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Dual-Citizen Canadians must have a Canadian Passport to fly to Canada

Dual-Citizen Canadians must have a Canadian Passport to fly to Canada

Old Feb 23, 20, 8:52 am
  #46  
 
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Originally Posted by MB24 View Post
I'm dual Canada/ US and use my Canadian PP to enter Canada and my US PP to enter the States on transborder itineraries. I used to get the occasional question from check-in agents and immigration officials, but fortunately NEXUS has obviated all that...
Based on advice on FT advice (different thread), I have been putting my CDN passport # on the AC file and using my EU passport to enter/exit the other country. Has worked every time. Initially, AC advised me to call prior to my return to Canada flight and they could change the file from the EU passport to the CDN one. I would never do that again because it was impossible to do online checkin and it took the agent almost one hr to check me in at the airport. Of course, these days calling in is almost impossible.
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Old Feb 23, 20, 8:42 pm
  #47  
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Originally Posted by tcook052 View Post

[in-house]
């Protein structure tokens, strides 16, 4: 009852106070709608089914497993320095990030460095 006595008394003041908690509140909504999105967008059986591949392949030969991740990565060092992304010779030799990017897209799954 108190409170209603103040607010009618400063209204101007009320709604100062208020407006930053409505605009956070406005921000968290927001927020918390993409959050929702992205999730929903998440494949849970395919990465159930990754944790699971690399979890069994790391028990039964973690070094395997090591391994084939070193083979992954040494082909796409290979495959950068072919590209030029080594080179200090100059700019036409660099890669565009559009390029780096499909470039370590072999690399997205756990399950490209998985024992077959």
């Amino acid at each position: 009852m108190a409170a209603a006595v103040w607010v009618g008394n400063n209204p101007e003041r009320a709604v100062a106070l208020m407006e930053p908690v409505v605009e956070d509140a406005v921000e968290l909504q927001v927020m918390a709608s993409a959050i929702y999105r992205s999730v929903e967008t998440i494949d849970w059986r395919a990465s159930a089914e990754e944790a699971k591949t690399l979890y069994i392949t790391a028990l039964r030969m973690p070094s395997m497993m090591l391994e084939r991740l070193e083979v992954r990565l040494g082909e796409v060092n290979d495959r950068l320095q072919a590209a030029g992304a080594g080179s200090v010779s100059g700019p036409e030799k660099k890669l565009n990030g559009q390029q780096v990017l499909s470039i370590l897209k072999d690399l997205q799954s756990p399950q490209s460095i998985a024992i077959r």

Let's please return this thread to being related to AC or it can be moved to a more appropriate forum for general passport discussion and entry/exit regulations of various countries.

tcook052
Ac forum mod.
I have to agree with tcook052 on this.
My only purpose in raising the question initially was to highlight the problem encountered by the 96 year old man in question.

In particular to highlight the fact that in this case Air Canada was being blamed totally illogically and unfairly for the passenger not having the correct documentation.

There are a number of threads throughout FT referring to dual-citizenships and what can or can't be done, or even "should or shouldn't be done".

It appears that in this case a family member made the travel reservation arrangements and may have been unaware of the documents available as compared with documents actually legally required AT THE TIME OF TRAVEL.

As to dual nationality, it's great, and has huge advantages. My wife and I actually have legal triple citizenships (and current passports for each) and fly with them on AC all the time. Generally on reservations made online directly with AC we use the passport we intend using to enter the destination country - and present that passport at check-in in Canada (we do not use or like OLCI or the kiosks!). Where there is departure immigration check as in Japan we use the same passport that we entered the country on. At AC's check-in counters at HND and NRT we use our Canadian passports.